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Dublin: 12 °C Friday 22 February, 2019

Waterford and Tipperary to take first steps of recovery, tough task for Limerick and the delayed draw

We take a look at the 5 main talking points from today’s All-Ireland SHC Round 1 qualifier draw.

Image: Donall Farmer/INPHO

The All-Ireland SHC Round 1 qualifier draw was made this morning and it threw up the following match-ups:

Dublin v Laois
Kilkenny v Limerick
Offaly v Waterford
Tipperary v Westmeath

Here’s 5 talking points to discuss following the draw.

1. No humdinger

HEAVYWEIGHTS TIPPERARY, KILKENNY and Waterford were all kept apart in today’s draw and that trio, plus Dublin, will be heavily fancied to advance to the next round.

The draw may not have thrown up a humdinger clash, but it did guarantee that after this week we’ll have enticing games for the rest of the summer.

Waterford and Tipperary will be expected to easily account for Offaly and Westmeath respectively. Kilkenny-Limerick is the most intriguing encounter, while Dublin should have too much for Laois.

Just two teams will emerge from the qualifiers to face the losers of the provincial finals in the All-Ireland quarter-finals.

2. Waterford and Tipperary handed chance to recover

Both Waterford and Tipperary have been afforded the chance to rediscover their form with ties against Division 1B opposition on Saturday.

Waterford have been handed a reprieve with a trip to take on Offaly. It’s a good opportunity for the Deise to rebuild some confidence following their Munster semi-final loss to Cork.

Noel McGrath Source: Cathal Noonan/INPHO

Tipperary haven’t played a competitive game since their defeat to the Rebels on 21 May, and they’ll be glad to get back into action this weekend. The rumour mill went into overdrive in the Premier County following their shock exit from the Munster SHC, and this clash against Westmeath offers Michael Ryan’s side the chance to put all that nonsense behind them.

Derek McGrath takes his charges into the backdoor for the first time since his debut campaign of 2014 and the game will see Faithful boss Kevin Ryan managing against his native county. It’s a first ever hurling championship meeting between Tipperary and Westmeath.

3. Tough draw for Limerick

The tie of the round is undoubtedly the meeting of Limerick and Kilkenny. Having lost two competitive games in-a-row, it’s reasonable to expect a sting in the tail of the Cats this weekend.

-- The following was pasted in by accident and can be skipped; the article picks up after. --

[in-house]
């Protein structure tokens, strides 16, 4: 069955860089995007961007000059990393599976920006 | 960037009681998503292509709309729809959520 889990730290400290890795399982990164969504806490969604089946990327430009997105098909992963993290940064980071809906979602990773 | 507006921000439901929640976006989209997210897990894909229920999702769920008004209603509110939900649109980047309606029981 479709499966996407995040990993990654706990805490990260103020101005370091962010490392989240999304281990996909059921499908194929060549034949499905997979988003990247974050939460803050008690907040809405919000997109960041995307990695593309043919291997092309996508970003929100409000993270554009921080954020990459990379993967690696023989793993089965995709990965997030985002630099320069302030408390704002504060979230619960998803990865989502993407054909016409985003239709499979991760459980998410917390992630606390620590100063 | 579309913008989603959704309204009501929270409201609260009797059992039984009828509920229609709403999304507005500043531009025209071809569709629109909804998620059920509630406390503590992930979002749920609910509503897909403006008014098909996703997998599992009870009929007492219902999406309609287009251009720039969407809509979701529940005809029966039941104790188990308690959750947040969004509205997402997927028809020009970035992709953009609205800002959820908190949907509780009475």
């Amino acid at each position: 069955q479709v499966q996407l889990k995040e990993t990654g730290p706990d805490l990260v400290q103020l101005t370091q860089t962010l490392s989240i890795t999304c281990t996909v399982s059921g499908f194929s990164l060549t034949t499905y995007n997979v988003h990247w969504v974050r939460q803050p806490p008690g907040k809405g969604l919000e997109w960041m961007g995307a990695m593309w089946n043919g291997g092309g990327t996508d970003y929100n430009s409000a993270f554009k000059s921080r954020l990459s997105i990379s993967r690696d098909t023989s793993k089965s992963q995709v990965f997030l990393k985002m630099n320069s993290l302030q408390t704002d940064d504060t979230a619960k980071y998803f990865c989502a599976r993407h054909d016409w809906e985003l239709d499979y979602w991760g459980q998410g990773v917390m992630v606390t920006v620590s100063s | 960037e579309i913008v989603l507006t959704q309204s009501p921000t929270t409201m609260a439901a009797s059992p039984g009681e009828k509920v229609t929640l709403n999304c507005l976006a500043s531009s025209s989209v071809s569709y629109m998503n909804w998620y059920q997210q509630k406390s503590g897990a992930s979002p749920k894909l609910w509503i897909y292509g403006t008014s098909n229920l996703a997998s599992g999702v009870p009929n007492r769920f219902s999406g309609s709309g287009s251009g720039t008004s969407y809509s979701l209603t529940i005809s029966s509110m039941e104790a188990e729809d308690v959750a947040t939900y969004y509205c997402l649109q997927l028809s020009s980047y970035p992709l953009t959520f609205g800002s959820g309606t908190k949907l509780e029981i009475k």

It’s the first clash between these counties since the epic rain-soaked 2014 All-Ireland semi-final, when Kilkenny edged through by 2-13 to 0-17. Wexford’s thrilling win in the Leinster semi-final will give Limerick hope that an upset is possible.

Like Wexford, John Kiely’s Limerick are a young, coming team littered with talented U21s. There are a number of selection issues facing Brian Cody and it’ll be very interesting to see how many changes he makes from the last day out in Wexford Park.

Laois players stand for the national anthem Source: Tommy Grealy/INPHO

4. Laois hamstrung by injuries

If they weren’t down so many bodies, Laois would be expected to give this young Dublin team a stern examination. The reality is they’re likely to be without John Lennon, Cha Dwyer, Willie Dunphy and Picky Maher through injury, while Ross King is suspended for the game.

The high-profile absentees from the Dublin panel have been well-documented at this point, but a full-strength Laois would fancy their chances against the Metropolitans.

Despite all the stench surrounding Dublin hurling of late, Ger Cunningham’s young guns should come through this with plenty to spare.

5. Five-day turnaround

There have been some grumblings in the hurling community in the past week over the decision to delay the draw until this morning. The Carlow-Laois preliminary round game had to be played first as the latter couldn’t be drawn against Westmeath if they won, but the former could.

Still the eight teams involved only learned of their opponents five days out from the games, giving them very little time to tactically prepare.

Given the level of detail that goes into developing gameplans in the modern game and the ‘last chance’ nature of these ties, such a short turnaround is far from ideal.

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About the author:

Kevin O'Brien

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